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Turn your Snapchat account into a serious side hustle

"It's not about working harder; it's about working the system." — Evan Spiegel
Turning 10-second snaps into a $500K-a-year gig
Cyrene Quiamco’s 100,000 Snapchat followers have crowned her among social media royalty. The 27-year-old’s brand is so strong that blue chip giants from Walmart to Disney are begging to tap into her coveted Gen Z audience. Their offer? Try up to $30,000 for a single story.

“Brands are not just paying for your content, they’re paying for the audience,” says Quiamco, who pulls in over 70,000 Snapchat views per day. After getting attention from media publications, NBC's The Voice and Disneyland started pitching story ideas.

Along with engaging her audience with games and contests, she recommends honing your craft in order to start raking in that social media cash. “My best suggestion is to create good and solid content. After that you can start talking with agencies that can pitch your stories.”

Here are the craziest excuses for calling in sick in 2016

We’ve all been there. On the phone with a boss, explaining why we can't make it in to work. People come up with all kinds of reasons for skipping a day of work. Here are some of our favorite excuses, culled from a recent CareerBuilder survey of employers and employees:

Employee said her roots were showing and she had to keep her hair appointment because she looked like a mess.
Employee said she wasn’t sick but her llama was.
Employee was bowling the game of his life and couldn’t make it to work.
Employee was bitten by a duck.

Download Forbes' eBook on mothers who lost children to opioid epidemic

Overdose deaths due to prescription painkillers and heroin are on the rise—with 2.6 million Americans addicted and in peril.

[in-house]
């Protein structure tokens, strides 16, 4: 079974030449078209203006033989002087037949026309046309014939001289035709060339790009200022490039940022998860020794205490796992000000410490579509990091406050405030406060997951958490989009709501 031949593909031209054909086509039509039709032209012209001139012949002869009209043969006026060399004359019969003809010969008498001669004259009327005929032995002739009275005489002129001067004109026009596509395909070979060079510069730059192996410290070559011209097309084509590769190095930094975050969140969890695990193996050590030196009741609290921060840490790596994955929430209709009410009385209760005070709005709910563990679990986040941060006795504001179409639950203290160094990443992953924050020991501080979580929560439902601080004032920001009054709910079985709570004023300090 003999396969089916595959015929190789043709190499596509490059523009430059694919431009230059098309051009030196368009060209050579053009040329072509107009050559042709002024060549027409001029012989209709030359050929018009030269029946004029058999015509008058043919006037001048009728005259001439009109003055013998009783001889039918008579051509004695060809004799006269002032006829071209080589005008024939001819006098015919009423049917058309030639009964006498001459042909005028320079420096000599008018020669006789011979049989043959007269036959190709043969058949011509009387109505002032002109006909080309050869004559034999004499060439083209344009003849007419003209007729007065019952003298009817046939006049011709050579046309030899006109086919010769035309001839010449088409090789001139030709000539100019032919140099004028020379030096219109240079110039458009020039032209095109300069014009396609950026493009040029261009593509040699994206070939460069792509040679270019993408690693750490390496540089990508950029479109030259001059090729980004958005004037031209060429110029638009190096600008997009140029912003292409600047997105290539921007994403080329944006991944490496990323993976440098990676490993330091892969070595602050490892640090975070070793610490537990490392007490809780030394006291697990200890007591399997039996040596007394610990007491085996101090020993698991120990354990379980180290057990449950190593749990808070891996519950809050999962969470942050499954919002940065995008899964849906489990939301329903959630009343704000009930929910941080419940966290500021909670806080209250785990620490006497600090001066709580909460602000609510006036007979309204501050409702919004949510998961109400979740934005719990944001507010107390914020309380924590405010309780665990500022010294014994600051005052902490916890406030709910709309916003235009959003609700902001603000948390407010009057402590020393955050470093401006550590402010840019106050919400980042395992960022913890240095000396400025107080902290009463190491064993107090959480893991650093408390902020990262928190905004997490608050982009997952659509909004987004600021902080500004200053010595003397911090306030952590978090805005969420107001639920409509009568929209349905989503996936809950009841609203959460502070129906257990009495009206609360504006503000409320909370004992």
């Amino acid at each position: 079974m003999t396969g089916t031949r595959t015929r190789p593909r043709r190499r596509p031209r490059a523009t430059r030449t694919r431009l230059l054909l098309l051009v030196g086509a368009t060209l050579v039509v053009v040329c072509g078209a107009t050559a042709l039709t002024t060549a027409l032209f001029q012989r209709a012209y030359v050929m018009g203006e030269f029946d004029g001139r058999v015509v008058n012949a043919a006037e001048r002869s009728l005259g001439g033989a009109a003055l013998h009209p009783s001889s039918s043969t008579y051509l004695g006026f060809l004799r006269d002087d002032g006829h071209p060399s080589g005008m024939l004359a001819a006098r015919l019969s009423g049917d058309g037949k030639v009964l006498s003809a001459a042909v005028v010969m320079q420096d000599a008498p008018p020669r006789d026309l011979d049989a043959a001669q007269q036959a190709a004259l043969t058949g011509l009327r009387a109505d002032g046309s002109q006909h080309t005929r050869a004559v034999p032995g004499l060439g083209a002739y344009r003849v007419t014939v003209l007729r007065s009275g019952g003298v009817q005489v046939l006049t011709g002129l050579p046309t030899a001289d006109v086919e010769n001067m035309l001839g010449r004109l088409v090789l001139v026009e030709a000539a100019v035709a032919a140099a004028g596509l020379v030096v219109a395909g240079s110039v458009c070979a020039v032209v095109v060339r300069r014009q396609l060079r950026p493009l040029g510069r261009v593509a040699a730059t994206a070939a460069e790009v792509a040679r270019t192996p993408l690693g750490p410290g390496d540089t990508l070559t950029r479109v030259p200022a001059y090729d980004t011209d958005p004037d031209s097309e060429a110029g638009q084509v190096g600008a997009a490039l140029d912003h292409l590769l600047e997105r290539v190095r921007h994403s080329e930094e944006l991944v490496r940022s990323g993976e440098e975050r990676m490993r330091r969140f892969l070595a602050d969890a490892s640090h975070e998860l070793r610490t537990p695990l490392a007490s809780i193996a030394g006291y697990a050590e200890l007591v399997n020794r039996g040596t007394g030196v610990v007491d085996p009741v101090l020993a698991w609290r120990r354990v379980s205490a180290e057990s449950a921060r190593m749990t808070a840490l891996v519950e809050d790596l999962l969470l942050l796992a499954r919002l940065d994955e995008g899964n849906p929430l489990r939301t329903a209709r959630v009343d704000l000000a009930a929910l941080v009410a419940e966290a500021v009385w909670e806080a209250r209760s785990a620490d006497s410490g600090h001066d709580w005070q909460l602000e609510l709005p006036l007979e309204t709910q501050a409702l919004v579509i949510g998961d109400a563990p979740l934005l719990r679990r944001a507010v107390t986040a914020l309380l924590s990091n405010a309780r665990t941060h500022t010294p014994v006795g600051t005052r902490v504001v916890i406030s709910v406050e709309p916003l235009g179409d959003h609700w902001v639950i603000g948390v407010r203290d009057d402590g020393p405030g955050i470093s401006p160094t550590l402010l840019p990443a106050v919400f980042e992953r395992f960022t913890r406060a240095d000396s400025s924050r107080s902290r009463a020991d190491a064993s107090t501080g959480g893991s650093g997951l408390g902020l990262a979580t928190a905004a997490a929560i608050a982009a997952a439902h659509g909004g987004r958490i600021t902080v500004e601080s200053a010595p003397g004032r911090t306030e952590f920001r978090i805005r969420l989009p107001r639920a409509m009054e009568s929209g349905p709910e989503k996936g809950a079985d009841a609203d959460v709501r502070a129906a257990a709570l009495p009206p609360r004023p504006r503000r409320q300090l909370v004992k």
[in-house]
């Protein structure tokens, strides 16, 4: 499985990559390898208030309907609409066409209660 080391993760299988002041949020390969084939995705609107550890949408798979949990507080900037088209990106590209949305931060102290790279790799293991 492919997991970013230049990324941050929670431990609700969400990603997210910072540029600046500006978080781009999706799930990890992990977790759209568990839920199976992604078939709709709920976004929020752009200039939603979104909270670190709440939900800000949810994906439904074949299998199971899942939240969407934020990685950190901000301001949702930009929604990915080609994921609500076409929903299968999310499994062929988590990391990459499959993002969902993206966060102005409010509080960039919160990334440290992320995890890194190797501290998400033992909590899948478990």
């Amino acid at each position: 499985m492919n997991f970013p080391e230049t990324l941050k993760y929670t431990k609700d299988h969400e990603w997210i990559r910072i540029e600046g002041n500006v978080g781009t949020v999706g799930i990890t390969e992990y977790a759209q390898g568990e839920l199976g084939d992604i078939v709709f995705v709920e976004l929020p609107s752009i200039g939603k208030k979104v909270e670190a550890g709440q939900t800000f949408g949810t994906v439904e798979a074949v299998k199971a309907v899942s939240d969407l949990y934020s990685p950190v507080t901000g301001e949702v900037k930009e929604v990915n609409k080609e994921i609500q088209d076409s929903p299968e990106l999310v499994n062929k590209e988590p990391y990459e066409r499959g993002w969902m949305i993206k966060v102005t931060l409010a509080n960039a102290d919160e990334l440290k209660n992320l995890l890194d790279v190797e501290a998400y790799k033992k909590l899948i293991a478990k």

The best way to understand the seriousness of the problem is to hear from those who’ve watched a loved one spiral into addiction, often after starting pills with a doctor’s prescription. In CJ Arlotta’s eBook Fighting For A Fix, seven mothers share their stories of losing a son or daughter to drugs.

Get this eBook for free on Amazon this Friday, October 28.

Randi Zuckerberg wants to close the gender gap in tech. Here’s how you can, too

Randi Zuckerberg’s new animated TV show, Dot, follows a feisty 8-year-old girl as she and her diverse group of friends find mischief and adventure while exploring the world with technology and their imaginations. It’s “Madeline” for our young Digital Natives.

It is Zuckerberg’s hope that, by providing relatable stories about gutsy girls and boys engaging with tech (and enjoying it), the gender gap in tech won’t exist in 20 years. While talking about the new show, which premiered October 22 at 11 a.m. on Sprout, and how to integrate tech into your life, Zuckerberg also offered up some advice on how to take your own steps to close the gap.

Use tech to enhance your real-life activities, not replace them. Sharing with friends and colleagues in your everyday life is essential. Always make time to unplug completely to avoid burnout.

Go beyond the screen. How can you explore with new technology from 3D printers to drones and robots? Get familiar with these technologies now. 

Bring other women into the room. We are making progress, but we still have work to do. Her advice to Millennial women today is to speak up. If you are the only woman in the room, use that as an opportunity to bring other women to the table.

Find communities of like-minded people, not mentors. “That one pie-in-the-sky mentor can’t figure out your entire career for you," she says. "The careers we have didn’t even exist when that person was younger...I have had the most success in my career from peer mentorship …because like-minded people all rise together."

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